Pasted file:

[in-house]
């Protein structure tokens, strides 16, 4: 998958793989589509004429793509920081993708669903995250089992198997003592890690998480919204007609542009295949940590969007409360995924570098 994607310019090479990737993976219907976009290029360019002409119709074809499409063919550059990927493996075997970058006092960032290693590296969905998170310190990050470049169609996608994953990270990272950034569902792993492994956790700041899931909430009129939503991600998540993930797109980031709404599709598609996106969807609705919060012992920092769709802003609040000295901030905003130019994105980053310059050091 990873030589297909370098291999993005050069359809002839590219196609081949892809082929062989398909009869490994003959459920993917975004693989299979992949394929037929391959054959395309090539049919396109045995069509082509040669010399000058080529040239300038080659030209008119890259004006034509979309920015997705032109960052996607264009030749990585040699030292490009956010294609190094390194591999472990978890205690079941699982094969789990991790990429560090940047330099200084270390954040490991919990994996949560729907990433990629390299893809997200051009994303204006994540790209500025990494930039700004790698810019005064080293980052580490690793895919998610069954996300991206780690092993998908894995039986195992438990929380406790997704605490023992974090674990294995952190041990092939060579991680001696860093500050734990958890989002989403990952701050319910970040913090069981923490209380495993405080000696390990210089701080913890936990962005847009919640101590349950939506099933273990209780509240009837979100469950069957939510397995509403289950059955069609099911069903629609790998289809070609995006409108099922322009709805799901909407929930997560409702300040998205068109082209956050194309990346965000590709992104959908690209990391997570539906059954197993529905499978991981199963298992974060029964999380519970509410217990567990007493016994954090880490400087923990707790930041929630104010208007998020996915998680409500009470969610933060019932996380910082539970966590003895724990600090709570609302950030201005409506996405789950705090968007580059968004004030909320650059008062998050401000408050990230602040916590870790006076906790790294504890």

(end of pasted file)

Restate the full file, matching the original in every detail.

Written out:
[in-house]
């Protein structure tokens, strides 16, 4: 998958793989589509004429793509920081993708669903995250089992198997003592890690998480919204007609542009295949940590969007409360995924570098 994607310019090479990737993976219907976009290029360019002409119709074809499409063919550059990927493996075997970058006092960032290693590296969905998170310190990050470049169609996608994953990270990272950034569902792993492994956790700041899931909430009129939503991600998540993930797109980031709404599709598609996106969807609705919060012992920092769709802003609040000295901030905003130019994105980053310059050091 990873030589297909370098291999993005050069359809002839590219196609081949892809082929062989398909009869490994003959459920993917975004693989299979992949394929037929391959054959395309090539049919396109045995069509082509040669010399000058080529040239300038080659030209008119890259004006034509979309920015997705032109960052996607264009030749990585040699030292490009956010294609190094390194591999472990978890205690079941699982094969789990991790990429560090940047330099200084270390954040490991919990994996949560729907990433990629390299893809997200051009994303204006994540790209500025990494930039700004790698810019005064080293980052580490690793895919998610069954996300991206780690092993998908894995039986195992438990929380406790997704605490023992974090674990294995952190041990092939060579991680001696860093500050734990958890989002989403990952701050319910970040913090069981923490209380495993405080000696390990210089701080913890936990962005847009919640101590349950939506099933273990209780509240009837979100469950069957939510397995509403289950059955069609099911069903629609790998289809070609995006409108099922322009709805799901909407929930997560409702300040998205068109082209956050194309990346965000590709992104959908690209990391997570539906059954197993529905499978991981199963298992974060029964999380519970509410217990567990007493016994954090880490400087923990707790930041929630104010208007998020996915998680409500009470969610933060019932996380910082539970966590003895724990600090709570609302950030201005409506996405789950705090968007580059968004004030909320650059008062998050401000408050990230602040916590870790006076906790790294504890």